New Features

Numerous new features are being evaluated for Peltier Tech Charts for Excel 3.0, including:

  • Move or Extend Chart Data for One or More Series
  • Convert Pivot Charts to Regular Charts
  • Extract Chart Data
  • Enhanced Color Chooser
  • Chart Deformatter (Cleaner)
  • Regression with Confidence Intervals
  • Chart Alignment Tools
  • Series Namer
  • Drag a Point to Change its Data
  • Chart Zoomer: Draw a Box to Rescale Axes or Highlight Points
  • Directory Tools
  • Updates: when a new update is available, the utility will notify you, then install the new software

Something missing? Tell me about it.


There are Standard and Advanced Editions of Peltier Tech Charts for Excel 3.0. The Standard Edition has a lot of great custom charts and features, and the Advanced Edition has twice as much. A few features now found in the Advanced Edition may be migrated to the Standard Edition. New features developed during the Beta program and later will be introduced to the Advanced Edition.

Peltier Tech Utility 3.0 Beta

The Peltier Tech Charts for Excel 3.0 Beta program has concluded.

You can read about the new utility and get your license at the following link:
Peltier Tech Charts for Excel 3.0

Installing Peltier Tech Charts for Excel 3.0

Excel 2016 for Mac

1a. Developer tab > Add-Ins

1b. Tools menu > Add-Ins

2. Browse > navigate to folder where the add-in file was downloaded, click OK a couple times to return to Excel

3. If new buttons don’t appear on a new Add-Ins tab, restart Excel, and they will become available. This glitch will be fixed when Microsoft finishes making the Mac ribbon fully customizable, sometime over the next few weeks or months.

The Peltier Tech Charts for Excel 3.0 Add-ins tab in Mac Excel 2016, showing (top to bottom) Main, Chart Data, Chart Format, Export, and Misc toolbars. This arrangement of multiple toolbars was necessitated because Mac Excel 2016 does not yet support a custom ribbon tab, yet it no longer supports custom menus. Click the image above to view full-size in a new browser tab.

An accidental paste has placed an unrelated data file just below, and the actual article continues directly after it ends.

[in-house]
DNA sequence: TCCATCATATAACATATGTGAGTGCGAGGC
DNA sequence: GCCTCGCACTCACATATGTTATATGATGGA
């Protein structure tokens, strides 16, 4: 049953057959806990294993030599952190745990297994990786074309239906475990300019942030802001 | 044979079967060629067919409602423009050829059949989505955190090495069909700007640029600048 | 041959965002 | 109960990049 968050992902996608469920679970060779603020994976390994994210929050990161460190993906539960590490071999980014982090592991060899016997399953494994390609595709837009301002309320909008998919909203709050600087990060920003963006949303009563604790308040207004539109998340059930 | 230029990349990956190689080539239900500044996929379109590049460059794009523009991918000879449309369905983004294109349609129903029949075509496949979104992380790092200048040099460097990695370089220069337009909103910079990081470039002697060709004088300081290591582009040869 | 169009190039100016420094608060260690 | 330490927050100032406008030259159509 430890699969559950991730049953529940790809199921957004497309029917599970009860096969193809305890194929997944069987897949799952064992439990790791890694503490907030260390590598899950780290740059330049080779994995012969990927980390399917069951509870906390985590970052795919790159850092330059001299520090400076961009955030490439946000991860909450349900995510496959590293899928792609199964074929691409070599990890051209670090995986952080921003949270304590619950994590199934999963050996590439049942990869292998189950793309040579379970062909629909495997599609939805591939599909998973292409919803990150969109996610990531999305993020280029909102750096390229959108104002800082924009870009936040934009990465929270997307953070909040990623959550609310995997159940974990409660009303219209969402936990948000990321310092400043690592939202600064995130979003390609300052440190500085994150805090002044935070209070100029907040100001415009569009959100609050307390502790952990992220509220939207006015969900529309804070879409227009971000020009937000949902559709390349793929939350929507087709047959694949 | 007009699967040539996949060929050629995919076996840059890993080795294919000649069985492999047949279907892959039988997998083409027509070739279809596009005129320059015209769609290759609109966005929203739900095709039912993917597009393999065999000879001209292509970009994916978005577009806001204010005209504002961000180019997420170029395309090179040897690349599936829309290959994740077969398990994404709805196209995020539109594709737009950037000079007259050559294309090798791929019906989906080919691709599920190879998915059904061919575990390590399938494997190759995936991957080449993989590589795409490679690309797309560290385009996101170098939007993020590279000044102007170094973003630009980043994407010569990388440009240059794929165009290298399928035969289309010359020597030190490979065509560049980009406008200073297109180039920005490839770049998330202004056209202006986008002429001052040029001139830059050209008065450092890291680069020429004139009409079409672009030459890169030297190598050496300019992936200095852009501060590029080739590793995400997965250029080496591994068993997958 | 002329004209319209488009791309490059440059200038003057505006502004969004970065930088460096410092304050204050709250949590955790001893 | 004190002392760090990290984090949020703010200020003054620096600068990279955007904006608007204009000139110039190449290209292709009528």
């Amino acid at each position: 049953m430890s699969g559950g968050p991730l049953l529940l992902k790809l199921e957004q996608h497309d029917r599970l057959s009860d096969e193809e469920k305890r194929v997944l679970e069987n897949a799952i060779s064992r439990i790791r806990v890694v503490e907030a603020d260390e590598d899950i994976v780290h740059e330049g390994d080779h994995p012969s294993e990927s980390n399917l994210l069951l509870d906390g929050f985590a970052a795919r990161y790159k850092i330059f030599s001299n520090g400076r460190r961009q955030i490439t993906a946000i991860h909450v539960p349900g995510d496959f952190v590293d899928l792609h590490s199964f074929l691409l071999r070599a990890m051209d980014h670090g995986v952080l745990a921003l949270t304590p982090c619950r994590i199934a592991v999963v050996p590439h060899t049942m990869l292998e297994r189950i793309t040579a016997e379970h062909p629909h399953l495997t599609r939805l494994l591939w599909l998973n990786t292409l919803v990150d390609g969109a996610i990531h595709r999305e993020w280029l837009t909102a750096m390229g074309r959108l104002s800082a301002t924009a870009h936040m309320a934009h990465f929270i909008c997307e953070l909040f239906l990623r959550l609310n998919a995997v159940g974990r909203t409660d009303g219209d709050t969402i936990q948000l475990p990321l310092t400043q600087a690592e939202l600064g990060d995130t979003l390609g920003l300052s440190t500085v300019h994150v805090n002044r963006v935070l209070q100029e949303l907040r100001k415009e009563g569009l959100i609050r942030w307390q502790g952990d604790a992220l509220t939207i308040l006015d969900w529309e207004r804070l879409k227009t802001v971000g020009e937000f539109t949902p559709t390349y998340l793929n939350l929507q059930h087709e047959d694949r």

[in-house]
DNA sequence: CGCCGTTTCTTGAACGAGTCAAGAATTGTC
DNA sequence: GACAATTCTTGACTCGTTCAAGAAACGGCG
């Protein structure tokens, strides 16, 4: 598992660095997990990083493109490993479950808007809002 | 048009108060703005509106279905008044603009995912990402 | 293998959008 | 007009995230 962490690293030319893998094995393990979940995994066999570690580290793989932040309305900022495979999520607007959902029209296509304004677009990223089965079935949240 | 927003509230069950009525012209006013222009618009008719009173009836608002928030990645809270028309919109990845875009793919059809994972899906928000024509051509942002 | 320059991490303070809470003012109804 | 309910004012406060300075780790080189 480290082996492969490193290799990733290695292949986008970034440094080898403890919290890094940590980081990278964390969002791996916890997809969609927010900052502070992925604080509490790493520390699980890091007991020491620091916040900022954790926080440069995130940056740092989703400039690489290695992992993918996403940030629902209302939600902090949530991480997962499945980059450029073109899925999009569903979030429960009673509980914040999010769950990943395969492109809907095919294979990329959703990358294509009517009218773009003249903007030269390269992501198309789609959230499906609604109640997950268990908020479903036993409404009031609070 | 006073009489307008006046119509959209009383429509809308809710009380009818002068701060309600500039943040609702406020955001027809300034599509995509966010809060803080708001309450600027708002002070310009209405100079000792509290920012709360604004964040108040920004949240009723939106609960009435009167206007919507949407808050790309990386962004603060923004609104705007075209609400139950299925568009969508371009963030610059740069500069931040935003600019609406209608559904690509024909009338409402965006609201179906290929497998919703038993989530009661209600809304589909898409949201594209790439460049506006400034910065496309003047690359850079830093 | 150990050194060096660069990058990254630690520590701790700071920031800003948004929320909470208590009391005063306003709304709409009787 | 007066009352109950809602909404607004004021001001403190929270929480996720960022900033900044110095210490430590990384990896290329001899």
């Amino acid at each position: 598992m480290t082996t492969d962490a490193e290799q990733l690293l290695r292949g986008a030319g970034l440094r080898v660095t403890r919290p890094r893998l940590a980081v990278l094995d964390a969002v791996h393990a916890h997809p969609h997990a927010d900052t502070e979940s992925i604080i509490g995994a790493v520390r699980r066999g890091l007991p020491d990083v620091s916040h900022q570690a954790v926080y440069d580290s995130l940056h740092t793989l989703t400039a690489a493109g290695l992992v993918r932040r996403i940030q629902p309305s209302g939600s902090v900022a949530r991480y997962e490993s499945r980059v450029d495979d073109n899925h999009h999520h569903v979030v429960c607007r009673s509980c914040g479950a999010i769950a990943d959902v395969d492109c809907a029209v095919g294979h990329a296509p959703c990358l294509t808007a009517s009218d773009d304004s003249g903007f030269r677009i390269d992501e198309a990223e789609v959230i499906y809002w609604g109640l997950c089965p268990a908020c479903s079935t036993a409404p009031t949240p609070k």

Below is the dialog for selecting a specific custom chart type, full size.

Excel 2011 for Mac

1. Tools menu > Add-Ins

2. Select > navigate to folder where the add-in file was downloaded, click OK a couple times to return to Excel

3. A menu will appear on the main Excel menu bar at the top of the screen, without the need to restart.

The Peltier Tech Charts for Excel 3.0 Menus in Mac Excel 2011. Click the image above to view full-size in a new browser tab.

Excel 2010, 2013, 2016 for Windows

1a. Developer tab > Add-Ins

1b. Ribbon > File tab > Options > Add-Ins > select Excel Add-Ins in the dropdown > Go

2. Browse > navigate to folder where the add-in file was downloaded, click OK a couple times to return to Excel

3. A Peltier Tech tab will appear on the Excel ribbon, without the need to restart.

Excel 2007 for Windows

1. Large round Office button in top left of screen > Excel Options > Add-Ins > select Excel Add-Ins in the dropdown > Go

2. Browse > navigate to folder where the add-in file was downloaded, click OK a couple times to return to Excel

3. A Peltier Tech tab will appear on the Excel ribbon, without the need to restart.

The Peltier Tech Charts for Excel 3.0 Ribbon in Windows. Click the image above to view full-size in a new browser tab.We expect that Excel 2016 for Mac will closely resemble this ribbon.

Report a Bug or Suggest a Feature

Find a bug? Think of a feature that is missing? Mention it in the comments below.

Include details like which version of Excel you’re using, what feature you were trying to use, what you expected to happen, and what did happen. Include error messages (the text of the message, not just the number). If I contact you I may ask for a screenshot of the error, and a copy of your data including the problematic output.

Include your email when posting your comment. I’m the only one who can see it, so it will help me follow up but will not let anyone else spam you.

Peltier Tech Charts for Excel 3.0

The Peltier Tech Charts for Excel 3.0 beta program has concluded.

You can read about it and get your license at the following link:
Peltier Tech Charts for Excel 3.0

Existing users of Peltier Tech software will get a healthy discount for upgrading. Send an email to Peltier Tech to request a coupon code for your discount.


Peltier Tech Charts for Excel

Peltier Tech Charts for Excel 3.0